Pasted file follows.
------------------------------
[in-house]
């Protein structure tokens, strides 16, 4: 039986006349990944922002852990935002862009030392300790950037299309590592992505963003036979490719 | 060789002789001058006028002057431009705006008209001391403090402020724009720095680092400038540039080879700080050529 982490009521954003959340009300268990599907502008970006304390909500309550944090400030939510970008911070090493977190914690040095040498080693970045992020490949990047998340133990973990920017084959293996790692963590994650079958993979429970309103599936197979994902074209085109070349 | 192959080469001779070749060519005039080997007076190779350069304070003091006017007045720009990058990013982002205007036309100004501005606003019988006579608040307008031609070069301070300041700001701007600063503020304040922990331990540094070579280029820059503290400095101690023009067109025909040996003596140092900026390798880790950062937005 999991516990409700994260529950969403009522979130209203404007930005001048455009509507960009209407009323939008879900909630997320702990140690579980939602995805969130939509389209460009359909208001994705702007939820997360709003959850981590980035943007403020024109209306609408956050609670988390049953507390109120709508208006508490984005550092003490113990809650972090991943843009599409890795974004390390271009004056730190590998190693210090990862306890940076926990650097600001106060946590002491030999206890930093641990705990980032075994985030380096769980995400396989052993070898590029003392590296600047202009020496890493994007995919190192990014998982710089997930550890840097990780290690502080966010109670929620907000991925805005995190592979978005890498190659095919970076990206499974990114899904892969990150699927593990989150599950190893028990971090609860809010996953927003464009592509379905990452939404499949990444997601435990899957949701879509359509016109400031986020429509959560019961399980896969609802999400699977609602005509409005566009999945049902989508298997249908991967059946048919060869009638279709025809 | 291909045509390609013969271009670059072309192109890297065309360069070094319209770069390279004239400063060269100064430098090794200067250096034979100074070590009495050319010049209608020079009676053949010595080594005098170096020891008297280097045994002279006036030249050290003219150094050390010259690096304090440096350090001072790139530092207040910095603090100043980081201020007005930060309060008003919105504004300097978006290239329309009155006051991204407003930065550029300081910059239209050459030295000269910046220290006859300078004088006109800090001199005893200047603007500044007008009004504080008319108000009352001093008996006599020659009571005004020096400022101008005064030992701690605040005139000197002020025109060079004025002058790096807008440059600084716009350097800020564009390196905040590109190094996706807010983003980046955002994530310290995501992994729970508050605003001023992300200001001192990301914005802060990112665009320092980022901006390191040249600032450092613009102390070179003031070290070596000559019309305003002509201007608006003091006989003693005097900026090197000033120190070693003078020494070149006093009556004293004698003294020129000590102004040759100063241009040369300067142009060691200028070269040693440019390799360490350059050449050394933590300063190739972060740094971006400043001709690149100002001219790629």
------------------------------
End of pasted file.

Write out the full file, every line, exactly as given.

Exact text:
[in-house]
């Protein structure tokens, strides 16, 4: 039986006349990944922002852990935002862009030392300790950037299309590592992505963003036979490719 | 060789002789001058006028002057431009705006008209001391403090402020724009720095680092400038540039080879700080050529 982490009521954003959340009300268990599907502008970006304390909500309550944090400030939510970008911070090493977190914690040095040498080693970045992020490949990047998340133990973990920017084959293996790692963590994650079958993979429970309103599936197979994902074209085109070349 | 192959080469001779070749060519005039080997007076190779350069304070003091006017007045720009990058990013982002205007036309100004501005606003019988006579608040307008031609070069301070300041700001701007600063503020304040922990331990540094070579280029820059503290400095101690023009067109025909040996003596140092900026390798880790950062937005 999991516990409700994260529950969403009522979130209203404007930005001048455009509507960009209407009323939008879900909630997320702990140690579980939602995805969130939509389209460009359909208001994705702007939820997360709003959850981590980035943007403020024109209306609408956050609670988390049953507390109120709508208006508490984005550092003490113990809650972090991943843009599409890795974004390390271009004056730190590998190693210090990862306890940076926990650097600001106060946590002491030999206890930093641990705990980032075994985030380096769980995400396989052993070898590029003392590296600047202009020496890493994007995919190192990014998982710089997930550890840097990780290690502080966010109670929620907000991925805005995190592979978005890498190659095919970076990206499974990114899904892969990150699927593990989150599950190893028990971090609860809010996953927003464009592509379905990452939404499949990444997601435990899957949701879509359509016109400031986020429509959560019961399980896969609802999400699977609602005509409005566009999945049902989508298997249908991967059946048919060869009638279709025809 | 291909045509390609013969271009670059072309192109890297065309360069070094319209770069390279004239400063060269100064430098090794200067250096034979100074070590009495050319010049209608020079009676053949010595080594005098170096020891008297280097045994002279006036030249050290003219150094050390010259690096304090440096350090001072790139530092207040910095603090100043980081201020007005930060309060008003919105504004300097978006290239329309009155006051991204407003930065550029300081910059239209050459030295000269910046220290006859300078004088006109800090001199005893200047603007500044007008009004504080008319108000009352001093008996006599020659009571005004020096400022101008005064030992701690605040005139000197002020025109060079004025002058790096807008440059600084716009350097800020564009390196905040590109190094996706807010983003980046955002994530310290995501992994729970508050605003001023992300200001001192990301914005802060990112665009320092980022901006390191040249600032450092613009102390070179003031070290070596000559019309305003002509201007608006003091006989003693005097900026090197000033120190070693003078020494070149006093009556004293004698003294020129000590102004040759100063241009040369300067142009060691200028070269040693440019390799360490350059050449050394933590300063190739972060740094971006400043001709690149100002001219790629």